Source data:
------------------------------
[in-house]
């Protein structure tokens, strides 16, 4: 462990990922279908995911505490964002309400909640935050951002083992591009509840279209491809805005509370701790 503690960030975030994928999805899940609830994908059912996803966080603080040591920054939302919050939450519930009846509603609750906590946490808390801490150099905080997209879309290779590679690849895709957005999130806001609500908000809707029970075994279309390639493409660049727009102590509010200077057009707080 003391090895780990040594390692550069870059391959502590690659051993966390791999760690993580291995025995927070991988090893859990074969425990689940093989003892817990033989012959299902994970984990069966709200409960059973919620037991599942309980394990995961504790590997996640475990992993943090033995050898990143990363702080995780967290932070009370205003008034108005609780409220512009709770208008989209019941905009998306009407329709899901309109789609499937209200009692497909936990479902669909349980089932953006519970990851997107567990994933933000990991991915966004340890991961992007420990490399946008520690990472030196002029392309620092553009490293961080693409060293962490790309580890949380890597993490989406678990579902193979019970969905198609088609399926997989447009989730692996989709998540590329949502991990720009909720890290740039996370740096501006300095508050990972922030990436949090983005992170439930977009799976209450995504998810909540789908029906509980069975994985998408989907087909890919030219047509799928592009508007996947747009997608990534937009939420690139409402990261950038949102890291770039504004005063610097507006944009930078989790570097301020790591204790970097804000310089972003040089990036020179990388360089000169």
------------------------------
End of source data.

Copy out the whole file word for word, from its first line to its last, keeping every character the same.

[in-house]
């Protein structure tokens, strides 16, 4: 462990990922279908995911505490964002309400909640935050951002083992591009509840279209491809805005509370701790 503690960030975030994928999805899940609830994908059912996803966080603080040591920054939302919050939450519930009846509603609750906590946490808390801490150099905080997209879309290779590679690849895709957005999130806001609500908000809707029970075994279309390639493409660049727009102590509010200077057009707080 003391090895780990040594390692550069870059391959502590690659051993966390791999760690993580291995025995927070991988090893859990074969425990689940093989003892817990033989012959299902994970984990069966709200409960059973919620037991599942309980394990995961504790590997996640475990992993943090033995050898990143990363702080995780967290932070009370205003008034108005609780409220512009709770208008989209019941905009998306009407329709899901309109789609499937209200009692497909936990479902669909349980089932953006519970990851997107567990994933933000990991991915966004340890991961992007420990490399946008520690990472030196002029392309620092553009490293961080693409060293962490790309580890949380890597993490989406678990579902193979019970969905198609088609399926997989447009989730692996989709998540590329949502991990720009909720890290740039996370740096501006300095508050990972922030990436949090983005992170439930977009799976209450995504998810909540789908029906509980069975994985998408989907087909890919030219047509799928592009508007996947747009997608990534937009939420690139409402990261950038949102890291770039504004005063610097507006944009930078989790570097301020790591204790970097804000310089972003040089990036020179990388360089000169």